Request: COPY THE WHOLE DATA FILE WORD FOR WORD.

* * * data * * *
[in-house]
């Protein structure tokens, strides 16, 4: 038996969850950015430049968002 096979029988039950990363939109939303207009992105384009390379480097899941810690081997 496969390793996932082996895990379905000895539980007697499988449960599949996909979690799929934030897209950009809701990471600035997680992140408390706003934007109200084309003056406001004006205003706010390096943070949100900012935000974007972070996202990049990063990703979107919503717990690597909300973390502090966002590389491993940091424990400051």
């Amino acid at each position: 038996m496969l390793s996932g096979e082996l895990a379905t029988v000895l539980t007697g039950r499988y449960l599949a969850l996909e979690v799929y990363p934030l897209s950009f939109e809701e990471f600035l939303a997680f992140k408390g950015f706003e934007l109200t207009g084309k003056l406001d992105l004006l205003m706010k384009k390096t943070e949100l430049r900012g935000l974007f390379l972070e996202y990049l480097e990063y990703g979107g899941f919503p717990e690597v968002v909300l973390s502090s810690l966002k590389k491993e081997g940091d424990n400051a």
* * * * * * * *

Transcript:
[in-house]
């Protein structure tokens, strides 16, 4: 038996969850950015430049968002 096979029988039950990363939109939303207009992105384009390379480097899941810690081997 496969390793996932082996895990379905000895539980007697499988449960599949996909979690799929934030897209950009809701990471600035997680992140408390706003934007109200084309003056406001004006205003706010390096943070949100900012935000974007972070996202990049990063990703979107919503717990690597909300973390502090966002590389491993940091424990400051």
């Amino acid at each position: 038996m496969l390793s996932g096979e082996l895990a379905t029988v000895l539980t007697g039950r499988y449960l599949a969850l996909e979690v799929y990363p934030l897209s950009f939109e809701e990471f600035l939303a997680f992140k408390g950015f706003e934007l109200t207009g084309k003056l406001d992105l004006l205003m706010k384009k390096t943070e949100l430049r900012g935000l974007f390379l972070e996202y990049l480097e990063y990703g979107g899941f919503p717990e690597v968002v909300l973390s502090s810690l966002k590389k491993e081997g940091d424990n400051a």